I set off to buy cream cheese, sour cream, a lime and....a cake pan.

Yes, it's a beauty. But it cost over six pounds and I was buying it to use up some old biscuits.!!!

I followed the recipe to the letter because, not only have I never made a baked cheesecake before, but I have never made a successful cake of any sort before. My sponges erupt like a volcano and my fruit cakes slump in the middle and have patches of raw bottom no matter how long I cook them for. ( As I write this I remember a remarkably glorious xmas cake I made last year. So unusual that I forgot it, but I blogged it so I can't pretend otherwise). Read on...

It worked.

I often go wrong because I can't help trying to improve on a recipe. I resisted the temptation until I got to the sour cream topping at the end and added lime juice and zest.

Most amazingly, it not only slid out of the cake tin with ease, but it also cut into slices like the ones you get in teashops. WOW.

I hope I can get the link to work so that you can share the recipe. Nope! here it is in full

Cheers Gillian

Wednesday, 24 August 2011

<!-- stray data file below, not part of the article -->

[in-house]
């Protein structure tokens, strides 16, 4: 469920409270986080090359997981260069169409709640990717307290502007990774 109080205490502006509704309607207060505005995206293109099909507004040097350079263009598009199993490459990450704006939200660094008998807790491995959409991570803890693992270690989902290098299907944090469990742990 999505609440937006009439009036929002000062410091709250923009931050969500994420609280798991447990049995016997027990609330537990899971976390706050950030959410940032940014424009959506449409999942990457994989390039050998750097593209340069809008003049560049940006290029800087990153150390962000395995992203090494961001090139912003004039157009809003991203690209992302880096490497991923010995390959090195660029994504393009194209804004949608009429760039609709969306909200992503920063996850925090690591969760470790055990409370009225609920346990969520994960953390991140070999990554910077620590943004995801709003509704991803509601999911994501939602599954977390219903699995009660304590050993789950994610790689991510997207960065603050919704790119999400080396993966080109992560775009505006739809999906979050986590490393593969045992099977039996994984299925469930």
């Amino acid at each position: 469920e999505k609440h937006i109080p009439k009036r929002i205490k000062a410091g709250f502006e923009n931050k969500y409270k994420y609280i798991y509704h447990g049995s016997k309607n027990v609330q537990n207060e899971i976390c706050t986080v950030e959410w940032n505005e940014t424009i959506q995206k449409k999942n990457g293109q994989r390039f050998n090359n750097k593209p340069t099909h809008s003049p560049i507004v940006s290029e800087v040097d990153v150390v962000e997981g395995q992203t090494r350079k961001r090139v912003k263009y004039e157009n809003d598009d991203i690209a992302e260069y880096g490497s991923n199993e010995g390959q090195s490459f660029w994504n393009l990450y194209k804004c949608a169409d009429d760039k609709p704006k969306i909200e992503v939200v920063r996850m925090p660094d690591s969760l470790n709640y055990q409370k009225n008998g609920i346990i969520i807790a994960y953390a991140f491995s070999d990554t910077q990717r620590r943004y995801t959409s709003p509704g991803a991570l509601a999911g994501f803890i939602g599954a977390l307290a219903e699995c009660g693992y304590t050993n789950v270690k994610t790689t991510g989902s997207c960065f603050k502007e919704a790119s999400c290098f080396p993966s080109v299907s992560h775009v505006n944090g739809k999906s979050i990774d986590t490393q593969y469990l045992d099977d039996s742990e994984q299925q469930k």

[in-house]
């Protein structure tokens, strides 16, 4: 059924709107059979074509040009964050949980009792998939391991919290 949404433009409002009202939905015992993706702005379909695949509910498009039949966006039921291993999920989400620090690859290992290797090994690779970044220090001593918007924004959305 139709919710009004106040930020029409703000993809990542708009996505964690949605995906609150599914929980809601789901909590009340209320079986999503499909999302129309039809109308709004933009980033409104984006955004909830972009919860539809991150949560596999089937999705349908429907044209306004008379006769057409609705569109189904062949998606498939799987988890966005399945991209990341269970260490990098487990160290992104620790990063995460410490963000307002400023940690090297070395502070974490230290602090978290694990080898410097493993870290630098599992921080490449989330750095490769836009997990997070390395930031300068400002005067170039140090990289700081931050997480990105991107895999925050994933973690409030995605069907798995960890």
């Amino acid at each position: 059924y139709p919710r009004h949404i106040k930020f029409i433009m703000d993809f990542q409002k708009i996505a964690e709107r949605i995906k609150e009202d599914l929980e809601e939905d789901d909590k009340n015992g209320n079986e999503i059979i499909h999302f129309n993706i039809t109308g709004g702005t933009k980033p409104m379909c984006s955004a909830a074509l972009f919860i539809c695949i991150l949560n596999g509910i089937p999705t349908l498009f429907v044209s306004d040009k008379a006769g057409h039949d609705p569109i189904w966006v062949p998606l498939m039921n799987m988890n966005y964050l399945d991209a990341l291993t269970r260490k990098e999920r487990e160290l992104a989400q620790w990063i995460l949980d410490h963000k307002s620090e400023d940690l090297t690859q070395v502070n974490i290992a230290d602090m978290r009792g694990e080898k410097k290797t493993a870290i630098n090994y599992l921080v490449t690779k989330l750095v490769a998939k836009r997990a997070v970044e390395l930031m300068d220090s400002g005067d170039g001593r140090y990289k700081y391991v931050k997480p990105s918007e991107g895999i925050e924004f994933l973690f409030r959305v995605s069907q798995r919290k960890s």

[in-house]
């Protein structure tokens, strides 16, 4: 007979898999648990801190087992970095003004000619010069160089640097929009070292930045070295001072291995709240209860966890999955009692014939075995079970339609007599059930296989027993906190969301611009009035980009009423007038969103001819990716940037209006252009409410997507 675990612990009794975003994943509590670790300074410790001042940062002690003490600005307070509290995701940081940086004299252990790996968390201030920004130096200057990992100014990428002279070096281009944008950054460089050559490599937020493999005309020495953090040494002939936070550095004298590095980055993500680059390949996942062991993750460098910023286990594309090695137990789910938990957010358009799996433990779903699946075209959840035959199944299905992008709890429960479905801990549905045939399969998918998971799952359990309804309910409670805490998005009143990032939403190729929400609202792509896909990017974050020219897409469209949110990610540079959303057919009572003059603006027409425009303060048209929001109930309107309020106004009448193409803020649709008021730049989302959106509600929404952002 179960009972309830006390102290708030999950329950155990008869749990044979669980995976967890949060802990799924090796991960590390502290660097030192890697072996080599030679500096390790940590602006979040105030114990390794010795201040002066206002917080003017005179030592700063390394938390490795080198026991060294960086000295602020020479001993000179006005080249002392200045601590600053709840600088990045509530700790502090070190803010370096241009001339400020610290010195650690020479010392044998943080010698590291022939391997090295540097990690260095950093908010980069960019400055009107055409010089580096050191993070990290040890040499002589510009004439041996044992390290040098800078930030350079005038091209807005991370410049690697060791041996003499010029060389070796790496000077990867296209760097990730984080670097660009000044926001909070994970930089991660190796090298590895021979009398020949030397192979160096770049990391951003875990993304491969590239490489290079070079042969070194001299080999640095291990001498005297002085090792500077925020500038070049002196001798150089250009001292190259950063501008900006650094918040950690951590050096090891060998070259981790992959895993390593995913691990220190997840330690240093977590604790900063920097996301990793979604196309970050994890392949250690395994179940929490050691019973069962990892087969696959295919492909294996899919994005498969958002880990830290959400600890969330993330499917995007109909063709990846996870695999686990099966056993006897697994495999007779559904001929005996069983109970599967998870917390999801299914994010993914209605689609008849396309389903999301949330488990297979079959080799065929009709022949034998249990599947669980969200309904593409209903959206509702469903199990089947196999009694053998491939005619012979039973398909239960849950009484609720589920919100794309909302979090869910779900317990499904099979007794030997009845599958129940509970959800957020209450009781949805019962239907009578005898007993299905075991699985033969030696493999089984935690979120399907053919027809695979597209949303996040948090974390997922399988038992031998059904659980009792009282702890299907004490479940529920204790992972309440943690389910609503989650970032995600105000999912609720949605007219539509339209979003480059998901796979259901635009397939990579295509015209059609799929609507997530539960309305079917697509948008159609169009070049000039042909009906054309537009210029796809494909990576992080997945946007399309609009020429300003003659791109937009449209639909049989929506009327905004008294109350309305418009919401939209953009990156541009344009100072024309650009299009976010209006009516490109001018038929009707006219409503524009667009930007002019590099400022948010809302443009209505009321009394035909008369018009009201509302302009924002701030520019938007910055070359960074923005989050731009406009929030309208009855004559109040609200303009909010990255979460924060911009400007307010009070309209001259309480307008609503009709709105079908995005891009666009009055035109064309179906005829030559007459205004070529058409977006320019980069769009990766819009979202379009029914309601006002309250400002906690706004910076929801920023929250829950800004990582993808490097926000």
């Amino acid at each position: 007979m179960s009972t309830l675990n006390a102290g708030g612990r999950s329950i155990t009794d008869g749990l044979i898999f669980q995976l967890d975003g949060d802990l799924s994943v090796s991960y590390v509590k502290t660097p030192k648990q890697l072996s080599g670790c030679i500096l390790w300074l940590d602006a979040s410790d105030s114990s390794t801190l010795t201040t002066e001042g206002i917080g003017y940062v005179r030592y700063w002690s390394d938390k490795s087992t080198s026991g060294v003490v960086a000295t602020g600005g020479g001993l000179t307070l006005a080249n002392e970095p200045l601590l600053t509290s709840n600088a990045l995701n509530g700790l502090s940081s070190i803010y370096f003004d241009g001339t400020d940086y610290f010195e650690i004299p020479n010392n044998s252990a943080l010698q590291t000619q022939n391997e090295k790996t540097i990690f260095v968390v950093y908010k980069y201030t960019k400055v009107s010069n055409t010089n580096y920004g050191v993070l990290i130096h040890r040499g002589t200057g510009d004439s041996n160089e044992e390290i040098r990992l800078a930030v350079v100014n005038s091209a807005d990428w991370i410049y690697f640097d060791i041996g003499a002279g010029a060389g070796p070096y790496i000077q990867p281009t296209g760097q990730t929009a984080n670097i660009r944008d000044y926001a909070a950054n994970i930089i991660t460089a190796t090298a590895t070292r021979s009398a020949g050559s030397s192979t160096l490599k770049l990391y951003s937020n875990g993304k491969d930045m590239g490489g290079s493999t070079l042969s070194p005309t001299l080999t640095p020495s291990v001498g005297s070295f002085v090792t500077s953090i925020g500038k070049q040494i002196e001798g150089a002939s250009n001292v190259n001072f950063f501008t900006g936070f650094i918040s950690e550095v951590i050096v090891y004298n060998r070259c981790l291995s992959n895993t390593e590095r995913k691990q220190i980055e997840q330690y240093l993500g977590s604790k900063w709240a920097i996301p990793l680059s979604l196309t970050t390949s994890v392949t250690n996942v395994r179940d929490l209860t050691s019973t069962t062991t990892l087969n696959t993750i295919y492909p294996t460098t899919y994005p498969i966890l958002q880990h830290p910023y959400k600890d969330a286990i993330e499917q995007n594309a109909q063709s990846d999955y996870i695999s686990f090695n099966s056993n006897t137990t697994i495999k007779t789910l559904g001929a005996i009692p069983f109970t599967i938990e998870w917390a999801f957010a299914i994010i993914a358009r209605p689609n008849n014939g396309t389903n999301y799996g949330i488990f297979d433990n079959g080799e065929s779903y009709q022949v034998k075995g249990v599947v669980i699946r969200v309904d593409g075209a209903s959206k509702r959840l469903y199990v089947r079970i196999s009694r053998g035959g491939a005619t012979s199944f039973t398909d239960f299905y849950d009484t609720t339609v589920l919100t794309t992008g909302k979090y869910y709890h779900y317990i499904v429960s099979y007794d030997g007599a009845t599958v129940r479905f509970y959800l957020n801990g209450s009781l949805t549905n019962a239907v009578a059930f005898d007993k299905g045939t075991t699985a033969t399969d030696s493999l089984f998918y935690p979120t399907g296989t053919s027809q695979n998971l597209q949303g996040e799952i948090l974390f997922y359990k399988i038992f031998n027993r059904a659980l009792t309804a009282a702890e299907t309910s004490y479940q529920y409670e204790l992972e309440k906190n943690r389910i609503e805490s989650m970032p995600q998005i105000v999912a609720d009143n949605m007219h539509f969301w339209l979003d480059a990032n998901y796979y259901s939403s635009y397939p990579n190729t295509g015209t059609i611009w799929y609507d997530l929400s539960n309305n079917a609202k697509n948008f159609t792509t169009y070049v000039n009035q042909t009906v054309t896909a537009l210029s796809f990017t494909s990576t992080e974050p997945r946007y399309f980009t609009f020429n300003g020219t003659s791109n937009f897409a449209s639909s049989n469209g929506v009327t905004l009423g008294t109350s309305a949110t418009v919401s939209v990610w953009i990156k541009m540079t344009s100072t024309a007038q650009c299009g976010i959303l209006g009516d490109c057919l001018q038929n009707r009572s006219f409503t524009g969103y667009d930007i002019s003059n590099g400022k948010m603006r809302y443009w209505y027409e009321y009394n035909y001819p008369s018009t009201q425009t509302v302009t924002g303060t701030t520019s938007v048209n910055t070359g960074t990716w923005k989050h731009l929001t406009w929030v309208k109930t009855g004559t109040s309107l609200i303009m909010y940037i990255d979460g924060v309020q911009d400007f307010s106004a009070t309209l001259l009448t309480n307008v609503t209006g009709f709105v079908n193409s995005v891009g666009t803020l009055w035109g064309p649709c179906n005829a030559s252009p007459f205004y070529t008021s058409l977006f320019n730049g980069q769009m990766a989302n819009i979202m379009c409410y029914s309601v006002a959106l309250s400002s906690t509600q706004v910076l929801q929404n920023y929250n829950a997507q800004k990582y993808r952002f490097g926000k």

This is a picture of the village of Ravenglass on the south west Cumbrian coast. On a clear day, you can see the Isle of Man to the west and very distantly, Scotland to the north west.
We visited the area in the campervan together with M&D and their four dogs in their own campervan. The weather was variable as it usually is in the Lake District but the views are outstanding. We had a great drive over and enjoyed Lake Bassenthwaite, the port of Whitehaven and a walk along the beach at Ravenglass at low tide. The next day was wet and the drive home views were spoiled by very low cloud (ground level!)

Last Sunday's gathering of gypsies was apparently to buy and sell horses. There were many horse boxes and horses were being ridden, driven and led around. This lad rode his cob up and down the street as the one in the horsebox looked longingly on.

This group came down the road from the club, with beer glasses in hand to inspect a horse parked in the box across the road. A lot of shouting was followed by a slapping of hands as a deal was reached.

The horse in the last picture was also ridden bareback down the road to show it off, but was unhappy to leave its foal and stubbornly refused to go more than a few yards. The foal was untethered and had to be held back by a few of the lads. I was very glad when the two were re-united and the foal stuck like glue to Mum for the rest of the time. Eventually they all moved on. There have been a few covered wagons on the road lately as if they are being taken off to winter somewhere. The horses plod along so patiently coping with all sorts of traffic and are lovely to watch.

Bought a SatNav today! I have always been proud of my map reading skills and have resisted using a gadget. But the prospect of touring France on the righthandside of the road, reading the signs, getting the kilometres right and coping with the new and unknown, has resulted in the purchase of a Tomtom.